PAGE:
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for people who care about the West

Sick by Sippy Cup


Beware the smiling creature in your bathtub: it's yellow, it squeaks, your kids love it, and it gets into your bloodstream—literally. The average rubber duck is covered in phthalates, industrial chemicals that make plastics more flexible. While that's good for the rubber bounciness of bath toys, some phthalates have proven to be endocrine disruptors that mess with human hormones. Two Western states (Washington and California) have even banned phthalates from children's toys.









Photo credit: Muu-harku

So researchers Rick Smith and Bruce Lourie set out to find just how much phthalate the average person absorbs. In a caper reminiscent of the documentary Super Size Me, they spent four days exposing themselves to everyday chemicals, then wrote up the results in Slow Death by Rubber Duck: the Secret Danger of Everyday Things (published Jan. 2010). After washing with brand-name soaps and shampoos containing phthalates (used to add scents to beauty products), phthalate levels in their bodies multiplied by as  much as 22 times.

Aside from phthalates, they experimented with Teflon, mercury (from tuna), anti-bacterials, and bisphenol-A (BPA), a canned-food liner and plastic hardener. They were careful to keep their chemical exposure at realistic levels, the better to mimic typical daily experiences. However, as NPR recently reported,

After just two days of eating only canned food microwaved in plastic containers and drinking from one of his son's old baby bottles, Smith saw a major rise in the levels of BPA in his body.
"My levels increased over eight times," he says. "You can only imagine what the levels in an infant would look like if after two or three years of their sole source of nutrition being a BPA baby bottle. Their levels would just be through the roof."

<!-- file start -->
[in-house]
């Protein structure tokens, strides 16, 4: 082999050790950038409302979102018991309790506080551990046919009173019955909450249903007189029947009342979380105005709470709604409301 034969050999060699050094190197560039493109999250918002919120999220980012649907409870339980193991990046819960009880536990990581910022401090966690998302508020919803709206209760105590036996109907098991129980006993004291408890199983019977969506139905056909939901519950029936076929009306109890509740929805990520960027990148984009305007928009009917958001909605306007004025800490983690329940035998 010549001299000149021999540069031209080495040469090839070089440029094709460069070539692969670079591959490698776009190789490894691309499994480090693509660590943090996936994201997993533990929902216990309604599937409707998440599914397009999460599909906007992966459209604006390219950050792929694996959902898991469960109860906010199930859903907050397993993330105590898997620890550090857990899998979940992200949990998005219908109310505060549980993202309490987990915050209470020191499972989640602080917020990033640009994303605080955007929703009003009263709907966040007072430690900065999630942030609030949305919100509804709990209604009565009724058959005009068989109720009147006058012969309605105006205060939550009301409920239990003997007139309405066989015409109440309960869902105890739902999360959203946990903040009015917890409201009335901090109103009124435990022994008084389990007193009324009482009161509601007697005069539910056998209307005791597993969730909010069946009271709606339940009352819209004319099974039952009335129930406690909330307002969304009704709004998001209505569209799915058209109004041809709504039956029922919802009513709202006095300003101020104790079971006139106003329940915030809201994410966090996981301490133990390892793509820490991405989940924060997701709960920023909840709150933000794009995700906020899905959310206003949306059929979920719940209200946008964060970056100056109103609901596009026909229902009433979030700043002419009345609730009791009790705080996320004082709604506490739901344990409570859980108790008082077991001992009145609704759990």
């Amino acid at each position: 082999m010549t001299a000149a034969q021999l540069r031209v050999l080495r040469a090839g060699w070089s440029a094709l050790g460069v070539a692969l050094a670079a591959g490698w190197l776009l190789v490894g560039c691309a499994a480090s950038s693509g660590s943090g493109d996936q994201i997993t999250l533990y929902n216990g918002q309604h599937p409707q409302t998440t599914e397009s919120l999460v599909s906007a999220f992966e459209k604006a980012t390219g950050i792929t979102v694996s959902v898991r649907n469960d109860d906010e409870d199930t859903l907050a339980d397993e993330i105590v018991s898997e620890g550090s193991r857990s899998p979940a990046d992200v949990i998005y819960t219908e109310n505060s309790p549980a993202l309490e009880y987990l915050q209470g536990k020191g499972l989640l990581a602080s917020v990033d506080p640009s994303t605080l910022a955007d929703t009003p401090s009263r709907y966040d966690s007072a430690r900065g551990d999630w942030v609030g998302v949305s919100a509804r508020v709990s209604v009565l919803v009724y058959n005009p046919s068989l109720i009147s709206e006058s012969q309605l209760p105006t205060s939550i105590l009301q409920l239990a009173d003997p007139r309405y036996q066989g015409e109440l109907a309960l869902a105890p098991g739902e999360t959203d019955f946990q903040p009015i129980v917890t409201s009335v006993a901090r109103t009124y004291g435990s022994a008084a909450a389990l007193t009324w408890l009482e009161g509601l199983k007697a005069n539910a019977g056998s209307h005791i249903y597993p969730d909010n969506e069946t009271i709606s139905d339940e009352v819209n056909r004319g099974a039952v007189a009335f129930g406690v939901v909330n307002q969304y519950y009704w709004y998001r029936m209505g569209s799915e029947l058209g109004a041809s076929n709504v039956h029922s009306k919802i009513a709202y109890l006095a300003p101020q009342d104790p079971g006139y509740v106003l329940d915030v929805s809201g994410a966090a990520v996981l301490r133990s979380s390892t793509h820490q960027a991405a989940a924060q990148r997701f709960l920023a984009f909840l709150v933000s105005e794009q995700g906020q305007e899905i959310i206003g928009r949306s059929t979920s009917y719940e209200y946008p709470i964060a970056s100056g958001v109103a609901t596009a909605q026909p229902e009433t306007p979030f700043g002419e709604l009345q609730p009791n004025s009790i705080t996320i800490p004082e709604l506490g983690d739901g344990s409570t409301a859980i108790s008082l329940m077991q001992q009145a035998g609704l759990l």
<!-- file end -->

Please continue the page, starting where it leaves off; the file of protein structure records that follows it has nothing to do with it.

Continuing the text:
BPA has been linked to asthma, cancer and heart disease. Two years ago, Canada became the first country to ban BPA from baby products. Minnesota and Connecticut followed suit in 2009, and eleven more states (plus Washington, D.C.) are considering a ban in 2010. But the fight hasn't gone smoothly in all states. Oregon State Senators recently voted down a bill to ban BPA in baby bottles and sippy cups. Opponents said it would begin a slippery slope that could harm Oregon's food-processing industry. 

On a national level, the Food and Drug Administration (FDA) labeled BPA as a chemical of "some concern," citing worries about its effects on the brains of fetuses, babies and small children. However, as written on the official FDA website, the agency stopped short of encouraging consumers to change their buying habits:

FDA is not recommending that families change the use of infant formula or foods, as the benefit of a stable source of good nutrition outweighs the potential risk from BPA exposure.

And the EPA has downgraded its concern over BPA, just days after a Dec. 2009 meeting between government officials and lobbyists from the chemical industry. But regardless of regulation, foodmakers are having trouble  finding replacements for BPA. Even more alarming, traces of the chemical have been found in food products labeled as BPA-free; the culprit might be the cutting boards, or gloves, or anything used in the preparation of that food.

While it's impossible to eliminate these chemicals from your environment, Slow Death offers tips for reducing your intake. The alternatives are out there: BPA-free bottles, unscented (phthalate-free) personal care products, natural cleaning agents like vinegar or baking soda. As Smith told NPR,

"The good news here is that in a relatively short period of time, if people are a little bit careful about what they buy, if they are a little bit better about reading labels, accessing some of the amazing information that's on the Web these days, they can dramatically lower their levels of these pollutants -– even in the absence, at the moment, of adequate government regulation."